Fri, Jul

City of L.A. Can be Sued for Failure to Disclose Bite History in “Meat Grinder” Pit Bull Attack Case


ANIMAL WATCH - On May 17, 2023, a Los Angeles Superior Court judge ruled that the City of Los Angeles may be sued for violating what Dog-Bite Attorney Kenneth M. Phillips calls the “Truth in Pet Adoption Law” by not fully disclosing the bite history of O’Gee, a Pit Bull that later chewed through the arm of the mother of the adopter.

The above photo taken of Angelia Alvarado in June 2021 shows her holding a prosthetic arm she is now learning how to use. Her left hand and arm also sustained serious permanent damage as she tried to defend herself from the dog adopted from an L.A. Animal Services shelter.


On August 5, 2021, Attorney Phillips filed a Complaint in Los Angeles Superior Court on behalf of Angelia Alvarado and her husband, Jose, after she was viciously attacked by the known-dangerous Pit Bull, named O'Gee, which had been released for adoption to her son by Los Angeles Animal Services in accordance with a policy in effect under then-General Manager Brenda Barnette.

The injuries to the victim’s right forearm were reportedly described by a Los Angeles Police officer who was a first responder, as “looking like it went through a meat grinder and the bones were broken.”

According to the shelter’s own report, O'Gee had been first captured on May 25, 2020, by LA Animal Services officers after he viciously chased and attacked a jogger running on a public street.


CA law (A.B. 588), effective January 1, 2020, requires public shelters and non-profit/ private rescue groups to give the potential adopter of a dog its bite history in writing. The disclosure has to include each bite and the circumstances of the bite. The adopter has to sign the disclosure and the shelter or rescue must retain the original.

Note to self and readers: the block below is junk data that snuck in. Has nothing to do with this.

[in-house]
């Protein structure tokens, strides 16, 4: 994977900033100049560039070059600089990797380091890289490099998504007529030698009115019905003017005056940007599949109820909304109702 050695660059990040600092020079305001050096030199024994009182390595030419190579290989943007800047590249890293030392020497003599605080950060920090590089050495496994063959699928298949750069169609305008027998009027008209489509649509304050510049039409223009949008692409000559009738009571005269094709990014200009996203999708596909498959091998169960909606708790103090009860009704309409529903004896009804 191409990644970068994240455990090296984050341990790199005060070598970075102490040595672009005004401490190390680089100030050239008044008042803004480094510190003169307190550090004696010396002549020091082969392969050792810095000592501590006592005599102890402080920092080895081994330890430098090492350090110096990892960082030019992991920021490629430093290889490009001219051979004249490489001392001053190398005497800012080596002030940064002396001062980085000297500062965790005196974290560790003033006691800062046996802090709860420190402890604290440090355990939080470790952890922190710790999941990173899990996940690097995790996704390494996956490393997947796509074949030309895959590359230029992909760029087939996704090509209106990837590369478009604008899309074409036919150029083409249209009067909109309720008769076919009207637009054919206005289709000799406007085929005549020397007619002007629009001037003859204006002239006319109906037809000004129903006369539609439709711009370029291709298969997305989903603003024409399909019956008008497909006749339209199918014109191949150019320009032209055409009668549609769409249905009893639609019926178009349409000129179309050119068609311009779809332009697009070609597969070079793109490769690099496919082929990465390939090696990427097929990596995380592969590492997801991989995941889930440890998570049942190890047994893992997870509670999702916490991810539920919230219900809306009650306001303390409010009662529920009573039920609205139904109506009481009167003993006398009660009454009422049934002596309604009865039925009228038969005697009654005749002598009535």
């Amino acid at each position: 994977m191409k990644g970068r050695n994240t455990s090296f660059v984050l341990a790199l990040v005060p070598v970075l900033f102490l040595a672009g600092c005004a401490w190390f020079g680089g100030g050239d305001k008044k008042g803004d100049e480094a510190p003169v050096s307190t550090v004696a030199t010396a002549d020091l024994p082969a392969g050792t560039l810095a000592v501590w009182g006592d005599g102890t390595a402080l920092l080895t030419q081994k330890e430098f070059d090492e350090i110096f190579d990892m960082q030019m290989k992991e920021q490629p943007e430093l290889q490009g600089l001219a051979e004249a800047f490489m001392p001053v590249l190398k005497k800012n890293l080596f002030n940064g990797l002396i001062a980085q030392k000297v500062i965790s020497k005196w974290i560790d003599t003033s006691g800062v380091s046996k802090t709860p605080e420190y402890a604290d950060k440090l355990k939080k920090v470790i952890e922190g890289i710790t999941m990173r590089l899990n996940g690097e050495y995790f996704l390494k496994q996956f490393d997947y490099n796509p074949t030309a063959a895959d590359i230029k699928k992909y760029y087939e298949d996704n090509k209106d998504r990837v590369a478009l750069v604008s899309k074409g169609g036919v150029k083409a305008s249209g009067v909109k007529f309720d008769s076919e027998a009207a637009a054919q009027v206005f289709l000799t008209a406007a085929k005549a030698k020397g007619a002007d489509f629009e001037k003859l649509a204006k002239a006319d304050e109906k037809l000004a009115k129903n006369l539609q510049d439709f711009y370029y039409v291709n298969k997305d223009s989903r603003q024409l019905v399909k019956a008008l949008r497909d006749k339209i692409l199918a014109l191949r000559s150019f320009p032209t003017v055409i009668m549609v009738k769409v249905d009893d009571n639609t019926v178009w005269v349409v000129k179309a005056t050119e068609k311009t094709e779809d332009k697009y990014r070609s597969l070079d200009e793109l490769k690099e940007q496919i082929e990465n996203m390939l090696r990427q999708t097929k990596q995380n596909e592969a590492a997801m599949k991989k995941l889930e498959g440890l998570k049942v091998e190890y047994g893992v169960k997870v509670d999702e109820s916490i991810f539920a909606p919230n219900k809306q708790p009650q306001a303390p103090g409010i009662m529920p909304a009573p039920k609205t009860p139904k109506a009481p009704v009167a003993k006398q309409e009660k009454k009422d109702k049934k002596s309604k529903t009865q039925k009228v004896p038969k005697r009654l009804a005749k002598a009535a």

The City of Los Angeles is accused of violating this “Truth in Pet Adoption Law” in Alvarado v. City of Los Angeles, known as the “Pit Bull Meat Grinder Case,” which contends the City adopted a Pit Bull to the Alvarado’s adult son, Brent, without warning him it had savagely attacked a jogger just weeks before, was considered to be vicious, and had been recommended for a formal hearing to possibly euthanize it.

Despite knowing these facts about the dog, O’Gee, the shelter workers failed to give Brent either a warning or the required written disclosure.


Several months later, on September 26, 2020, O’Gee brutally mauled his mother, Argelia Alvarado, shredding both of her arms and almost entirely chewing off her right one. Doctors had to amputate it almost to her shoulder. Additionally, her left arm was permanently disabled in the attack.

In the lawsuit that followed, Ken Phillips, the Alvarados’ attorney, made the State’s 2020 dog-bite disclosure mandate, which he called the “Truth in Pet Adoption Law,” one of the grounds for holding the City liable.



The City’s response was to ask the court to dismiss the case. According to the City, the “Truth in Pet Adoption Law” merely gave it the option to disclose the dog’s biting history when it was adopted out